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When Do Leaders Cross From Honest Transparency to T-M-I?

Finding appropriate transparency makes all the difference in the world.

I’ve been on both sides of the pendulum.

Early in my leadership, I was afraid to let anyone see my weaknesses. I was afraid to say “I don’t know.” I was hesitant to share my struggles. I thought I had to have it all together.

I got away from that after a few years and became more open, but then I went through burnout and in one sobering moment discovered the other end of the spectrum.

About a year after I came back from burnout (here’s a post on the 12 keys I discovered to coming back from burnout), I was speaking to a group of church leaders in Philadelphia. I talked quite openly about my struggle with burnout.

After, the lead pastor of the church came up to me and said, “Wow … that was tough. Are you sure you don’t need more counseling?”

The 3 mistakes I made in oversharing.

I’m sure in that moment, I had overshared.

Looking back on it, I realized I made three mistakes in that talk.

1. I hadn’t finished processing what I was going through.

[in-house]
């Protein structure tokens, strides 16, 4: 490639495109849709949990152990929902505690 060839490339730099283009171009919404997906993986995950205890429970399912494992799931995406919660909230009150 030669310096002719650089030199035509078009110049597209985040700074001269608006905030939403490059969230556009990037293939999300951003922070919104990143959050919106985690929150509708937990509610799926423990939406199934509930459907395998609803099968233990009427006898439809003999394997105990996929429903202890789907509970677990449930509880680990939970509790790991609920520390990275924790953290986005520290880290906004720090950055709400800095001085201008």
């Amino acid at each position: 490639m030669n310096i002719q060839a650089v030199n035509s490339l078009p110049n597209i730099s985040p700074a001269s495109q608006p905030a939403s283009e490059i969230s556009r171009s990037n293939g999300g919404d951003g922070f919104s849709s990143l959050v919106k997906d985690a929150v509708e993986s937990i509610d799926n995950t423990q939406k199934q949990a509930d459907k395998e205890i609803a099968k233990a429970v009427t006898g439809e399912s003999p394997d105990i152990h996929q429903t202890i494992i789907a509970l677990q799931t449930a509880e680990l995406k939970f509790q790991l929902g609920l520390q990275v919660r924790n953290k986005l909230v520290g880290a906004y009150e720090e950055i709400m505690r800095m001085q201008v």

2. My talk about that subject was more about me than it was about the audience.

3. I didn’t have any clear strategies to help any listeners who might have been going through the same thing.

I wish I had a better metaphor for that kind of talk, but here’s how I think of it (because I’ve sat through too many and given one or two myself): It’s like the speaker just threw up a little (or a lot) on the audience.

And nobody leaves feeling better for it. Except maybe the speaker or writer.

But it doesn’t have to be that way.

I’ve since given talks about my burnout and recovery to thousands of leaders in different venues and even different continents, and people have thanked me for it again and again.

Some of the most heartfelt and meaningful thank you notes I’ve received have been from people who have heard me talk about my recovery from burnout.

What’s the difference?

I shared, but I stopped oversharing. 

In fact, over the last few years, I’ve tried to develop some working guidelines for appropriate transparency.

3 keys to appropriate tranparency.